Oil Refiners - The Sweet Spot

by: Dana Blankenhorn

Back in July 2011, in one of my first articles here at Seeking Alpha, I suggested that the best way to play the Conoco-Philips breakup was to bet on the refiner. After being hammered by commenters, I backtracked by the following February, suggesting refiners were not ready for the wild prices swings of the market.

Turns out my first instinct was right.

Had you played the Conoco-Philips breakup as I suggested, preferring the Philips 66 (NYSE:PSX) refining unit over the Conoco (NYSE:COP) production unit, your patience would by now have been rewarded. PSX is up 88% since the split became final last May, while COP has stood still. It's the same story with Marathon -- the production unit, called Marathon Oil (NYSE:MRO), is down 20% since their 2011 breakup while the refining unit, Marathon Petroleum (NYSE:MPC), is up 105%. What I saw then was mainly declining refining capacity, a lack of investment that I figured had to result, eventually, in better margins for the survivors. But there is something more fundamental going on.

The U.S. is in its fifth oil boom. The first one, in the 1860s, created the industry. The second one, in the early 1900s, made Texas its center. The third one, in the 1930s, created a regulatory regime designed to maintain prices. The fourth one, in the 1970s, created the current market structure.

The fifth, today's oil boom, is going to emphasize the importance of infrastructure. The fact is that while the oil industry loves to claim the Obama administration hates it and that prices would decline if it was just allowed to "drill, baby drill," its over-drilling is getting in the way of profit. A third of the gas found in the Bakken is being flared -- burned away -- because there isn't enough infrastructure to get it to market. Pipeline owners like Kinder Morgan (NYSE:KMP) and railroads like Warren Buffett's Burlington Northern (NYSE:BRK.A) are making out like bandits, naming their price for getting supplies to market. And this oversupply is about to wash over the refining market in 2013.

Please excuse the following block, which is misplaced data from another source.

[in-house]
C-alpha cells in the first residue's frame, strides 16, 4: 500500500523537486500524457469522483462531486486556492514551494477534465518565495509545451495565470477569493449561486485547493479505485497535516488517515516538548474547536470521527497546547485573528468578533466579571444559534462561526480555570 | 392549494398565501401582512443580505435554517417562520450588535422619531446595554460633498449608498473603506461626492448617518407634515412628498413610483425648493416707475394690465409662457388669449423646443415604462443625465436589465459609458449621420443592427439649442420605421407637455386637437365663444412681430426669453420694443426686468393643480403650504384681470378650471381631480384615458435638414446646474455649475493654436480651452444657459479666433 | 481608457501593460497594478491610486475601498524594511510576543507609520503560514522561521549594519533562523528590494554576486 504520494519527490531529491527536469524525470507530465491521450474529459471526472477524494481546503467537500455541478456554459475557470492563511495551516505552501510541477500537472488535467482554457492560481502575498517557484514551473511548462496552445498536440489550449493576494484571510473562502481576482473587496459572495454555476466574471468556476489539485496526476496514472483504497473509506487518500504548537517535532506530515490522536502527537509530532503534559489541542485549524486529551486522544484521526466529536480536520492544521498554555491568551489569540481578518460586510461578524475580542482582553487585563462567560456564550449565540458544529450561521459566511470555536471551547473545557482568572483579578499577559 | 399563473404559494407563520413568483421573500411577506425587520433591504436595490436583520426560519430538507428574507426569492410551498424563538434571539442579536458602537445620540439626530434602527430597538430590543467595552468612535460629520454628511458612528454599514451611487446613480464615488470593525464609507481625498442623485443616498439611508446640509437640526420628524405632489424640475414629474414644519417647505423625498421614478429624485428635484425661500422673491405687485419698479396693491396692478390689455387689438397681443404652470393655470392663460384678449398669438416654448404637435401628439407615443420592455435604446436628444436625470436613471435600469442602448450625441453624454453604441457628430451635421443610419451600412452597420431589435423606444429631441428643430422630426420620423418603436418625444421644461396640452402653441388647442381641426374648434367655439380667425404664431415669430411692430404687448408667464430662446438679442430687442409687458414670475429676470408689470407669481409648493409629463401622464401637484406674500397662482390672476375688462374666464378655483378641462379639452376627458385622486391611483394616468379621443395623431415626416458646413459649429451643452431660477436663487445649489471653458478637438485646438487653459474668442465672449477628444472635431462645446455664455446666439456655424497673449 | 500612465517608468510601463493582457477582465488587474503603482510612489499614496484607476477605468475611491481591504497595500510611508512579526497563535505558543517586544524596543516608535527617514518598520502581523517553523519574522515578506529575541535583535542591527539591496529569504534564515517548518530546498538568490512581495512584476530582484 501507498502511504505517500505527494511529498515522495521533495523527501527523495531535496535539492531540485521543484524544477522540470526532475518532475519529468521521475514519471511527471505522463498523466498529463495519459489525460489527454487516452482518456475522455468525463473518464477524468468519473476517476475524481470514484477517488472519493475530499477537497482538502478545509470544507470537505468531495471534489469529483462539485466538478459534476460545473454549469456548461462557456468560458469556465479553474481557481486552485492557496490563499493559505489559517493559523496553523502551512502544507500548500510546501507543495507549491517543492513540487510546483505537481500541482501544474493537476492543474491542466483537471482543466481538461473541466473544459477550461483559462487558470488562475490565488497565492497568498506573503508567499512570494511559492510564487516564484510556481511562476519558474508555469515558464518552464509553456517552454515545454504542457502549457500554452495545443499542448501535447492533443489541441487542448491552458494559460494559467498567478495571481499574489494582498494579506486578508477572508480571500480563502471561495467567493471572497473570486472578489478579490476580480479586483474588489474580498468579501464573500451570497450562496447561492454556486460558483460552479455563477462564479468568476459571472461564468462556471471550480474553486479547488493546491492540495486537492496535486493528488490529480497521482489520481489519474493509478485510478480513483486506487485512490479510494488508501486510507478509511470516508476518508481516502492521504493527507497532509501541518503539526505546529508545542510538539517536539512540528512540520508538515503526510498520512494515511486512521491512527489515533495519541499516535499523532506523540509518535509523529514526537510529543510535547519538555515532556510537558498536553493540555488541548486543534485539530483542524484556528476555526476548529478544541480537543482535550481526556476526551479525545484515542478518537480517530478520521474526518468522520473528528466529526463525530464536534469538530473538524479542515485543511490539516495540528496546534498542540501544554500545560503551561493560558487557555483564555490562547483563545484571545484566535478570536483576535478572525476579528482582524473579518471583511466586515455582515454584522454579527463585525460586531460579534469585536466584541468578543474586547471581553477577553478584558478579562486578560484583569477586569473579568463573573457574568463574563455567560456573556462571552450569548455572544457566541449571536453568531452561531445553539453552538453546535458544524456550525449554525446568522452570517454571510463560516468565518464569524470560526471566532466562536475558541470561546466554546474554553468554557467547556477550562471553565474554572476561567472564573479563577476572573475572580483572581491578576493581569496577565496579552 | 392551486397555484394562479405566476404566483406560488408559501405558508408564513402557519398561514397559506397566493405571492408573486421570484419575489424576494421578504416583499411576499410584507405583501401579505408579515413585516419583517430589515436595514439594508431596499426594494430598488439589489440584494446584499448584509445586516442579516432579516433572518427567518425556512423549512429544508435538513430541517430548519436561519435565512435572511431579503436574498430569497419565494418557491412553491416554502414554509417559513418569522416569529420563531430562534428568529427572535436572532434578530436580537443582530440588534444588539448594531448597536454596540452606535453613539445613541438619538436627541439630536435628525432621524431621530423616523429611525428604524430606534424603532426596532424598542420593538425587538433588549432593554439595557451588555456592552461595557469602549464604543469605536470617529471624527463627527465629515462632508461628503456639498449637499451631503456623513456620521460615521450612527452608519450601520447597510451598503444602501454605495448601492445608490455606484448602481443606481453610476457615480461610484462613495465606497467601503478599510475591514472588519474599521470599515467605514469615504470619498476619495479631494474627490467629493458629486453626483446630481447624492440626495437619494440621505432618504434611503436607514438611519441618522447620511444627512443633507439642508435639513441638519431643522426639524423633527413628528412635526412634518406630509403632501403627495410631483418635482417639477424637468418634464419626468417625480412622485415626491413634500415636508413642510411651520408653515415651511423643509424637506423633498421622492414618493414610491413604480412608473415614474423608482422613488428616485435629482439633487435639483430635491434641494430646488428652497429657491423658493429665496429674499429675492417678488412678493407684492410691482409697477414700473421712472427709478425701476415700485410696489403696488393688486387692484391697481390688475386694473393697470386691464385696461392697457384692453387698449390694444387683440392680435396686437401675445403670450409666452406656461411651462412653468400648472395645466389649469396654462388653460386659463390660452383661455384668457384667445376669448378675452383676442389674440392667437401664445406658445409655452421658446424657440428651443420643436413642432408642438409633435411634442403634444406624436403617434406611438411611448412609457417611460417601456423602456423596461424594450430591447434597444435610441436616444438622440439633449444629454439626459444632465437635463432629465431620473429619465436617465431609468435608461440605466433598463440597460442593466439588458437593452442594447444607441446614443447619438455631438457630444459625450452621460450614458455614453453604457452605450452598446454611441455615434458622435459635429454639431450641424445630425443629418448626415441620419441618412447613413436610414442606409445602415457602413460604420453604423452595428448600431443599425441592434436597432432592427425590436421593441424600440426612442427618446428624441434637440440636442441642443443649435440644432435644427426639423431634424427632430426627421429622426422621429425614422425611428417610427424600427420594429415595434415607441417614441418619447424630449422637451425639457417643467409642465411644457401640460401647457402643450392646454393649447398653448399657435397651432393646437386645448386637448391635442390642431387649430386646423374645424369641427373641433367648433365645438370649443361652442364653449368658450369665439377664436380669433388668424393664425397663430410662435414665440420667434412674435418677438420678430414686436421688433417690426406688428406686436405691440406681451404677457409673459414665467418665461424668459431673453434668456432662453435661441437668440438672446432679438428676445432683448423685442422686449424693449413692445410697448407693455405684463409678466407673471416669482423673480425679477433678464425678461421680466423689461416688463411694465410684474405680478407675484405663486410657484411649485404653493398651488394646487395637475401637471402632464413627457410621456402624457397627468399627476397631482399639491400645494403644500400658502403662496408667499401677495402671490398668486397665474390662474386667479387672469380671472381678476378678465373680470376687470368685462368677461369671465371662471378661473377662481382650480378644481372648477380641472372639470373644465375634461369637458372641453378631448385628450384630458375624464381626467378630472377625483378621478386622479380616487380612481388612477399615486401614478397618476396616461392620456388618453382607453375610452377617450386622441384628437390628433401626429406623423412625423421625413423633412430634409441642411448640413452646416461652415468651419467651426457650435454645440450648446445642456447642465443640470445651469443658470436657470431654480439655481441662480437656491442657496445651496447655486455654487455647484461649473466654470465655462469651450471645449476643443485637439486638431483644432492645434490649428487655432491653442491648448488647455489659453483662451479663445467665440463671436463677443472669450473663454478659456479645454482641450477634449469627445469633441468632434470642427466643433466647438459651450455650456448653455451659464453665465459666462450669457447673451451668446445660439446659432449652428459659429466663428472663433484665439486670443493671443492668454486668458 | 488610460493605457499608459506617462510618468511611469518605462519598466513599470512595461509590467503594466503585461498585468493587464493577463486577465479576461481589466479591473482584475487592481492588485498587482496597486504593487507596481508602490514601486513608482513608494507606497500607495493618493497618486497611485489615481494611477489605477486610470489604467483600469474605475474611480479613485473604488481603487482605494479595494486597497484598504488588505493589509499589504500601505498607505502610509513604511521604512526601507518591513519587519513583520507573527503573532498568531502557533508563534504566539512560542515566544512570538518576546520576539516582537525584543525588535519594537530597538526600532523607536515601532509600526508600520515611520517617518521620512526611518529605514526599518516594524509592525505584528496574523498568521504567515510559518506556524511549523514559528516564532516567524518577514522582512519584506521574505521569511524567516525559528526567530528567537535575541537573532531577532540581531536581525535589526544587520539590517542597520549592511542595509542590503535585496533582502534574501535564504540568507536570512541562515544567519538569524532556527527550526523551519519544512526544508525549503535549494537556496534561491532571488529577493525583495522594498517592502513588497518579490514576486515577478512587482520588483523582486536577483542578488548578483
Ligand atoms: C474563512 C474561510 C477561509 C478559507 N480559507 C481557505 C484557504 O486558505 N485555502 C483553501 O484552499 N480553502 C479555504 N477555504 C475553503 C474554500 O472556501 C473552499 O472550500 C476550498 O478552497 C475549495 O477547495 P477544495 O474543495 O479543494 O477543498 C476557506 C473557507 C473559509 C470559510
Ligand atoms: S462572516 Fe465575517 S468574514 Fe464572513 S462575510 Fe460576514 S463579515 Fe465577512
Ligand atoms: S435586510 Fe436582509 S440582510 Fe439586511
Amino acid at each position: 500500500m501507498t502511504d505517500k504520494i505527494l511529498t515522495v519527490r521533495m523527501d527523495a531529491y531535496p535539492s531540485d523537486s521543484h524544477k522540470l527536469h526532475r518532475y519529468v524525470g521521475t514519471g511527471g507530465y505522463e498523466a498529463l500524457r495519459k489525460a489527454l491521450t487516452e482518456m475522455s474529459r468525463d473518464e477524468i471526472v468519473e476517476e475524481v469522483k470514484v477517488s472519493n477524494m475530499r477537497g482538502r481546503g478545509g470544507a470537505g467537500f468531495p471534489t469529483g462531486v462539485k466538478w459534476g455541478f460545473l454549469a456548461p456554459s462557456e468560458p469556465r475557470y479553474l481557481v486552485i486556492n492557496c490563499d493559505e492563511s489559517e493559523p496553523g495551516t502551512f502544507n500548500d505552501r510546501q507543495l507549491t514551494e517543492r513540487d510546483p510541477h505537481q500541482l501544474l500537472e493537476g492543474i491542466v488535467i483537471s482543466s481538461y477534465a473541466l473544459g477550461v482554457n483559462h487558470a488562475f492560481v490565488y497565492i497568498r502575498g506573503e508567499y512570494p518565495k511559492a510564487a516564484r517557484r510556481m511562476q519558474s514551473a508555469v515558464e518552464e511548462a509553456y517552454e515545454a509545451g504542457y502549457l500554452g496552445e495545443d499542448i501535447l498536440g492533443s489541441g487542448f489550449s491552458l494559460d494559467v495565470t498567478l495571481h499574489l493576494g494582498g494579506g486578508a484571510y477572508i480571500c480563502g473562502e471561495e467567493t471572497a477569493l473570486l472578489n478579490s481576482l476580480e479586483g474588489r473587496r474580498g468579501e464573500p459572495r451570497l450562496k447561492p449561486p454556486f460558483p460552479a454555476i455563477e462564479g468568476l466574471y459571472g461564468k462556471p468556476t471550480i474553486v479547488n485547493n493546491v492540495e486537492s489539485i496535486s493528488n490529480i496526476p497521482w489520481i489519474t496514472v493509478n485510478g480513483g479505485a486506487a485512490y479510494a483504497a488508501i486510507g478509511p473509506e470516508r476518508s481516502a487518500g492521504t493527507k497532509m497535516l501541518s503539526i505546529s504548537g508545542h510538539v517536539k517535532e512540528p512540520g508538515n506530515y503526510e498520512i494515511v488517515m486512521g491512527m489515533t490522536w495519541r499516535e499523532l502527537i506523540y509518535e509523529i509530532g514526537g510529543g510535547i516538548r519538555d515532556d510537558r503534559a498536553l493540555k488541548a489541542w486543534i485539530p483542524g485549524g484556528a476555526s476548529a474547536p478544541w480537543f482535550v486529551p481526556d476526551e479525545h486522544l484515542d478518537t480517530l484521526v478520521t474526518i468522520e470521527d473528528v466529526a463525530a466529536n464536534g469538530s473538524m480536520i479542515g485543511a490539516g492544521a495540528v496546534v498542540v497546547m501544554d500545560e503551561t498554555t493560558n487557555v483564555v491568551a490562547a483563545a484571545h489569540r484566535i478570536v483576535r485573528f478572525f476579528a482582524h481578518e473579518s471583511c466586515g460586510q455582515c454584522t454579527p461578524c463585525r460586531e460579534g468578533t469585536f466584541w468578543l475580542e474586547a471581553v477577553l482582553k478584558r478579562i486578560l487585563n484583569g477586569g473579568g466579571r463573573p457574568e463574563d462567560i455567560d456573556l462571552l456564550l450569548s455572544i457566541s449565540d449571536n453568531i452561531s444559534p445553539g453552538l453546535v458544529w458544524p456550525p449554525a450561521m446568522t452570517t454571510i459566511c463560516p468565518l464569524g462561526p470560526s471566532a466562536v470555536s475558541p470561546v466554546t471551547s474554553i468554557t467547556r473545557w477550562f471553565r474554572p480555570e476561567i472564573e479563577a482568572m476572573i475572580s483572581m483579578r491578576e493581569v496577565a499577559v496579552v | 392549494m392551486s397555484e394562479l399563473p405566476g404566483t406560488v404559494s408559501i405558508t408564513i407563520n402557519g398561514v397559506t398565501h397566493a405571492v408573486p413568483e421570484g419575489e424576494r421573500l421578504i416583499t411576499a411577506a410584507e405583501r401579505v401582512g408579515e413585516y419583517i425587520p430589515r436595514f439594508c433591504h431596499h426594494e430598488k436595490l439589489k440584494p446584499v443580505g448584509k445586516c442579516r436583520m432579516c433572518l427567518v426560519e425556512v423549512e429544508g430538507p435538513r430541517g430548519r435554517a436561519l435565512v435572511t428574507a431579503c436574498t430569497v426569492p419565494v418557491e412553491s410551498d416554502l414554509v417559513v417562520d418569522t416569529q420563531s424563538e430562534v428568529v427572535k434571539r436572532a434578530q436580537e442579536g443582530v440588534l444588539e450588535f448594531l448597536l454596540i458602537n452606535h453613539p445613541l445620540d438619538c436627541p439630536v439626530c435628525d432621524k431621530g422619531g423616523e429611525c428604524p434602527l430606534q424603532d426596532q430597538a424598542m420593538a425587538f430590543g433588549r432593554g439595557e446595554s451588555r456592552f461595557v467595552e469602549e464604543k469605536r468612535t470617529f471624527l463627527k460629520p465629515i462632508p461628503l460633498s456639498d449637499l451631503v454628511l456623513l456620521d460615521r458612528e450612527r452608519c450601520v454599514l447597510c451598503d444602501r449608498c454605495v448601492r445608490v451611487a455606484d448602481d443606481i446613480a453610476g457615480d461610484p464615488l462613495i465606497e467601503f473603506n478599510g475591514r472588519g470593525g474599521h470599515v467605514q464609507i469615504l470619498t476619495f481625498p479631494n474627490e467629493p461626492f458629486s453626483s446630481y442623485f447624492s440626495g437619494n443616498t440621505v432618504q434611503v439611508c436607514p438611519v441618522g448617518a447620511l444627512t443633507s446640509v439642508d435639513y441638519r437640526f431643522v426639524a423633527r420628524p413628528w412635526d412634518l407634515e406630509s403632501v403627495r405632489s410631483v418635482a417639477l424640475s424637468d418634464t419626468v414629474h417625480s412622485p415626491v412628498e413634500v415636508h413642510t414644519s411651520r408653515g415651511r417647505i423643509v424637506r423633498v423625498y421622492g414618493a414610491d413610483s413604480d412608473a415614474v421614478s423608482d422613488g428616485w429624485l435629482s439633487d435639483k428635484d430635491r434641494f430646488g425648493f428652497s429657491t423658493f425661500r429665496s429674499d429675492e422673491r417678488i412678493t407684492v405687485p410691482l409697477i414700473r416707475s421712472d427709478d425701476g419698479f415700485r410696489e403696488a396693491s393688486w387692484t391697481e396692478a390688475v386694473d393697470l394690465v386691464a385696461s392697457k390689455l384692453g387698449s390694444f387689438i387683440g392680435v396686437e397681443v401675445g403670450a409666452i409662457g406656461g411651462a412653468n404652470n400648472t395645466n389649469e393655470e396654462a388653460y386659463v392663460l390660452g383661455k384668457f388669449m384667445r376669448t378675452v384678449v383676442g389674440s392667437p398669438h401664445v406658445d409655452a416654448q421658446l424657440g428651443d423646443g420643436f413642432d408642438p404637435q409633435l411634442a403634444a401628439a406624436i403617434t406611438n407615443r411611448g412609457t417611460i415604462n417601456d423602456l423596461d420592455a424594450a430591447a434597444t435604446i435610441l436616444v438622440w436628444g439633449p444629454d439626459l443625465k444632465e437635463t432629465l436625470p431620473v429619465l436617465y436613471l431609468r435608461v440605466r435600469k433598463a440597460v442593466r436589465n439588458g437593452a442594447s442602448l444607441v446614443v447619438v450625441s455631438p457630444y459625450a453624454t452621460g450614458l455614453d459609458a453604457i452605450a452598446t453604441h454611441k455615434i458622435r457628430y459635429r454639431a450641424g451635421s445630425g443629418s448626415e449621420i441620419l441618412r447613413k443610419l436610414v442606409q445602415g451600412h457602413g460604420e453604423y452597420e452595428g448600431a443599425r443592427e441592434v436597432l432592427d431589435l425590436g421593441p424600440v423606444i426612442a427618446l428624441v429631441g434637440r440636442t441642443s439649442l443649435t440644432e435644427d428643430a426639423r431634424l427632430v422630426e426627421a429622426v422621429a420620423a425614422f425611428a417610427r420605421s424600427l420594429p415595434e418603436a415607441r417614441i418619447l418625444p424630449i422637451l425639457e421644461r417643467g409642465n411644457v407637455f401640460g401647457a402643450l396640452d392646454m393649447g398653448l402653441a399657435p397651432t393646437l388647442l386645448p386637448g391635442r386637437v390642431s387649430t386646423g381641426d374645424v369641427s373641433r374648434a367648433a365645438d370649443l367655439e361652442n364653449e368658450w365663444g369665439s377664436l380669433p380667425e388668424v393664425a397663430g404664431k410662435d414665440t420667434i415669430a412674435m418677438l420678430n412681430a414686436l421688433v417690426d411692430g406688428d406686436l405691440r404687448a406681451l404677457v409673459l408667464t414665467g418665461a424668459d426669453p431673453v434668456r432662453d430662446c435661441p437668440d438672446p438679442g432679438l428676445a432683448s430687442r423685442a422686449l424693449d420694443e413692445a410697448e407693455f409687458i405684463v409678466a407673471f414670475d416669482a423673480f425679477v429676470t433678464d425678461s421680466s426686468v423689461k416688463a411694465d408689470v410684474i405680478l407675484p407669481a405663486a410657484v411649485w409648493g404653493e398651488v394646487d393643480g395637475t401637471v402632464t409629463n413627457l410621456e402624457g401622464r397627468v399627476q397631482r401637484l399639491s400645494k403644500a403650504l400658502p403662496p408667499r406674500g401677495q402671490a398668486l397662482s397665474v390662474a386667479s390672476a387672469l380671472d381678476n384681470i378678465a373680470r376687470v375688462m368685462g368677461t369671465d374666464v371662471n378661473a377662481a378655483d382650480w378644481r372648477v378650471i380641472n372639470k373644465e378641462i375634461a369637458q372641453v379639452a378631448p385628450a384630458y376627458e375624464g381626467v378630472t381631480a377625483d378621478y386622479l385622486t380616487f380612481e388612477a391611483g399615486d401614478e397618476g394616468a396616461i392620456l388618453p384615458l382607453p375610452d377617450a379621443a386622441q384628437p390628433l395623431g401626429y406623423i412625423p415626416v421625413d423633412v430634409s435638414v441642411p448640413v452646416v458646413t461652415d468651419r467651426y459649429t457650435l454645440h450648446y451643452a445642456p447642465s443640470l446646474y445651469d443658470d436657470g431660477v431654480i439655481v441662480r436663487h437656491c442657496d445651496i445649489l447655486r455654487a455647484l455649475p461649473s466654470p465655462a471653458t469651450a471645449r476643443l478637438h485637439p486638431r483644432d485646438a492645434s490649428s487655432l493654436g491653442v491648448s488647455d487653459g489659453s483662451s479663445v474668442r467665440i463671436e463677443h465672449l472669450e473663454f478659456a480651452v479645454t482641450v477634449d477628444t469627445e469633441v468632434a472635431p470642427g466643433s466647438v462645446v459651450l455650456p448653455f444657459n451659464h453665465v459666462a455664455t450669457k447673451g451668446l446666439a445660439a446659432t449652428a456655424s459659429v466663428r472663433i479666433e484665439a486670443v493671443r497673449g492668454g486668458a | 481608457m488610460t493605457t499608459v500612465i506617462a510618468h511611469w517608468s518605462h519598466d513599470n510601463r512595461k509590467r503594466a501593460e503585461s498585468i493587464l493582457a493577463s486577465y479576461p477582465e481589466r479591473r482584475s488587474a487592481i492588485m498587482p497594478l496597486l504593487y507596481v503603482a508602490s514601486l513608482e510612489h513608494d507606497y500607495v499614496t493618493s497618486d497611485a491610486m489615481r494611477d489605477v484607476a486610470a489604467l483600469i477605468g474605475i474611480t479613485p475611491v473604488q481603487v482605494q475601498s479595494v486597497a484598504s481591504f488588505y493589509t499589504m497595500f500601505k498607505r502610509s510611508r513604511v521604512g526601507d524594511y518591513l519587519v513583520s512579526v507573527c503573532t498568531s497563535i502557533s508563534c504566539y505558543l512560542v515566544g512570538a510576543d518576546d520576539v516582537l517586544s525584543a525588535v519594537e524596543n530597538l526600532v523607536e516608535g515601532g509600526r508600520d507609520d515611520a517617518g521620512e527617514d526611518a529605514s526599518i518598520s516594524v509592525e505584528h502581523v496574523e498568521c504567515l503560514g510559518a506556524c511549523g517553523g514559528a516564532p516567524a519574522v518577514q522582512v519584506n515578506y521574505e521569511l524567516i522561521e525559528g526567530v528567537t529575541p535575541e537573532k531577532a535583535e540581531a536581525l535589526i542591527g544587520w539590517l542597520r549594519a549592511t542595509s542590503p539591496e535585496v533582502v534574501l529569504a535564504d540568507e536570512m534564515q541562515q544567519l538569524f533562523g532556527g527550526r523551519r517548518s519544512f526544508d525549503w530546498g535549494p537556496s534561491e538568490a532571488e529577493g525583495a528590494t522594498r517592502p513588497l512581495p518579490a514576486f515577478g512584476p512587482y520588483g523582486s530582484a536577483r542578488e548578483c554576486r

Sure, some players aren't ready. Delta Air Lines (NYSE:DAL) needs to invest more in its refinery to make its numbers work. But, in general, refining is becoming a marketing sweet spot.

After all, the infrastructure problems are going to be solved. Supplies from the Bakken are going to reach East Coast refineries and West Coast refineries over the next year. This will reduce their feedstock costs considerably. Meanwhile, prices for the finished product are not going down. Gas prices, once set based on supply and demand, are now set based on utility. Producers find it worthwhile to create any excuse -- a fire, a foreign war, anything -- and keep prices high. This is especially true since, to an increasing degree, the commodity in question is American-made.

As noted, refining is in short supply. The supply of gas depends far more on refining capacity than it does on crude prices. Thus, refiners have their finger on the trigger of the market. They will have the capacity to control the market over the next few years in ways they couldn't imagine before, and they are going to take advantage of it.

If you want oil prices and gas prices to decline, you need alternatives. Oil producers aren't going to drop prices by themselves. Neither are gas producers. It doesn't matter who or where the producers in question are -- it is not in their interest to give you a bargain.

Until renewable energy supplies increase, oil refiners have consumers over a barrel. Which means your money, invested in refining, is in very safe hands. Whether you're in the two stocks mentioned earlier, MRC and PSX, or in alternatives like HollyFrontier (NYSE:HFC), Tesoro (TSO), or Valero (NYSE:VLO), you're not likely to lose. Not so long as the boom continues.

Disclosure: I am long KMP. I wrote this article myself, and it expresses my own opinions. I am not receiving compensation for it (other than from Seeking Alpha). I have no business relationship with any company whose stock is mentioned in this article.